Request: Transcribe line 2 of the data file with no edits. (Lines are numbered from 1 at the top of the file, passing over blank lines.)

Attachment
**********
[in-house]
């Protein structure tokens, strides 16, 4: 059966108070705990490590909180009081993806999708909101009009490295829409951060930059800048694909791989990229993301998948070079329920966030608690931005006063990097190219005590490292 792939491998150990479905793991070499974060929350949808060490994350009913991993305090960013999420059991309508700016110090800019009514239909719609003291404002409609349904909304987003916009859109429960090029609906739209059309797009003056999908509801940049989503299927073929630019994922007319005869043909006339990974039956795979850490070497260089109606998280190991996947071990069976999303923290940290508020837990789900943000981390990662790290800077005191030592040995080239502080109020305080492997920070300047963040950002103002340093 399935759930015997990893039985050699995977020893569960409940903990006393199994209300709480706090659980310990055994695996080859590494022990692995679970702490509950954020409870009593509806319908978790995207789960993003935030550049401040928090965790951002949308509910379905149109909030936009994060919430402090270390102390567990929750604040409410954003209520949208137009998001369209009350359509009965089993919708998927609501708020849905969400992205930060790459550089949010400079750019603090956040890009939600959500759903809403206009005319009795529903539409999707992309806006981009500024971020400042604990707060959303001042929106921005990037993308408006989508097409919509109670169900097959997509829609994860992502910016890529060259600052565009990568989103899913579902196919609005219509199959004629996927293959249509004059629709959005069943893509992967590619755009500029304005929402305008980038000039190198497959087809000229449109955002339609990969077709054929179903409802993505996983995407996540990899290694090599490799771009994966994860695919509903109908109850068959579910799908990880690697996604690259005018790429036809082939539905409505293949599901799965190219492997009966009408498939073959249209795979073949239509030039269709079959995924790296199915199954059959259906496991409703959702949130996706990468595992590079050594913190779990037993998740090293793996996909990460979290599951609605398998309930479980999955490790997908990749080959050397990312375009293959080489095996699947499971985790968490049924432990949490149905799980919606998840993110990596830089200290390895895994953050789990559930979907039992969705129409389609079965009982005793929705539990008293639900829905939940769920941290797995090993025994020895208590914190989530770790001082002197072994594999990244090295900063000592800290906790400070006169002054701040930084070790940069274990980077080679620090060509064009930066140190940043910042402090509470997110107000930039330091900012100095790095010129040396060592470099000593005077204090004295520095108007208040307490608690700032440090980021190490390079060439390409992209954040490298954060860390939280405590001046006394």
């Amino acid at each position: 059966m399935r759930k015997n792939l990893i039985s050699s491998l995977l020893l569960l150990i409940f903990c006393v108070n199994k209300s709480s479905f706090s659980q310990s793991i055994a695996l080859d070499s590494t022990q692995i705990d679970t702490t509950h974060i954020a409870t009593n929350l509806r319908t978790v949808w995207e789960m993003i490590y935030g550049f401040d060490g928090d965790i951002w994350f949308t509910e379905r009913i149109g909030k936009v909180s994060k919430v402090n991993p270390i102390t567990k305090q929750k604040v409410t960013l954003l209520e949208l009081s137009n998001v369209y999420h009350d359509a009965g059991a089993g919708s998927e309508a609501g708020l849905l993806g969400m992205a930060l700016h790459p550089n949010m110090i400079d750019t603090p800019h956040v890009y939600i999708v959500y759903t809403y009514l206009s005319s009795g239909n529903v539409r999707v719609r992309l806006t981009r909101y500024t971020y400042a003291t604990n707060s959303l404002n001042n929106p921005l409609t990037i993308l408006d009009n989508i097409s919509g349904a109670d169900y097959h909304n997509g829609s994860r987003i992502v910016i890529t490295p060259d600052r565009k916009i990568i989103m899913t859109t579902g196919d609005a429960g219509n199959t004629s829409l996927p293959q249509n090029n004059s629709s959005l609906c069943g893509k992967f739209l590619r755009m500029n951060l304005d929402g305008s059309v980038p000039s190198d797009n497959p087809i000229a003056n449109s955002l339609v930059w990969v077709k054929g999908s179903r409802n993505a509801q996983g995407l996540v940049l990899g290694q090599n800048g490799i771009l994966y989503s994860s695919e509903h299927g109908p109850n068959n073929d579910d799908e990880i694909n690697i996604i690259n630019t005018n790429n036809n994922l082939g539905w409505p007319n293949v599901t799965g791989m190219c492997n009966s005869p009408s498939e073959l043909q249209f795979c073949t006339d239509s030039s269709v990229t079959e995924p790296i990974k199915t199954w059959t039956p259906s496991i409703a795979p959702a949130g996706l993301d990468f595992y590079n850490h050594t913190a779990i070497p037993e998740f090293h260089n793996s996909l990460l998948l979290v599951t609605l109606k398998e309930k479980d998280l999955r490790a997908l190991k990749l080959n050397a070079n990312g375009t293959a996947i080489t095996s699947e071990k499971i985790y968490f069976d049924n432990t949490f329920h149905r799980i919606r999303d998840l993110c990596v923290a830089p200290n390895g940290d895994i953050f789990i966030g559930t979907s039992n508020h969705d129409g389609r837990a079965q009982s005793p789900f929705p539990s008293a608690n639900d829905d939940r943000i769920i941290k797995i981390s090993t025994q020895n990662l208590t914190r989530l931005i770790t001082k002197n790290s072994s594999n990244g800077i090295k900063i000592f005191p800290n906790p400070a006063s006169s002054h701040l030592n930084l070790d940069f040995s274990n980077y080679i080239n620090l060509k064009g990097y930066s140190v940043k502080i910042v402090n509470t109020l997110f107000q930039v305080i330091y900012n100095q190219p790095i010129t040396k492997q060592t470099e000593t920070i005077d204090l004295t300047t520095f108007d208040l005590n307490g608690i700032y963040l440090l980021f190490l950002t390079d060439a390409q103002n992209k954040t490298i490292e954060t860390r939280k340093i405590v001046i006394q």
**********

């Protein structure tokens, strides 16, 4: 059966108070705990490590909180009081993806999708909101009009490295829409951060930059800048694909791989990229993301998948070079329920966030608690931005006063990097190219005590490292 792939491998150990479905793991070499974060929350949808060490994350009913991993305090960013999420059991309508700016110090800019009514239909719609003291404002409609349904909304987003916009859109429960090029609906739209059309797009003056999908509801940049989503299927073929630019994922007319005869043909006339990974039956795979850490070497260089109606998280190991996947071990069976999303923290940290508020837990789900943000981390990662790290800077005191030592040995080239502080109020305080492997920070300047963040950002103002340093 399935759930015997990893039985050699995977020893569960409940903990006393199994209300709480706090659980310990055994695996080859590494022990692995679970702490509950954020409870009593509806319908978790995207789960993003935030550049401040928090965790951002949308509910379905149109909030936009994060919430402090270390102390567990929750604040409410954003209520949208137009998001369209009350359509009965089993919708998927609501708020849905969400992205930060790459550089949010400079750019603090956040890009939600959500759903809403206009005319009795529903539409999707992309806006981009500024971020400042604990707060959303001042929106921005990037993308408006989508097409919509109670169900097959997509829609994860992502910016890529060259600052565009990568989103899913579902196919609005219509199959004629996927293959249509004059629709959005069943893509992967590619755009500029304005929402305008980038000039190198497959087809000229449109955002339609990969077709054929179903409802993505996983995407996540990899290694090599490799771009994966994860695919509903109908109850068959579910799908990880690697996604690259005018790429036809082939539905409505293949599901799965190219492997009966009408498939073959249209795979073949239509030039269709079959995924790296199915199954059959259906496991409703959702949130996706990468595992590079050594913190779990037993998740090293793996996909990460979290599951609605398998309930479980999955490790997908990749080959050397990312375009293959080489095996699947499971985790968490049924432990949490149905799980919606998840993110990596830089200290390895895994953050789990559930979907039992969705129409389609079965009982005793929705539990008293639900829905939940769920941290797995090993025994020895208590914190989530770790001082002197072994594999990244090295900063000592800290906790400070006169002054701040930084070790940069274990980077080679620090060509064009930066140190940043910042402090509470997110107000930039330091900012100095790095010129040396060592470099000593005077204090004295520095108007208040307490608690700032440090980021190490390079060439390409992209954040490298954060860390939280405590001046006394």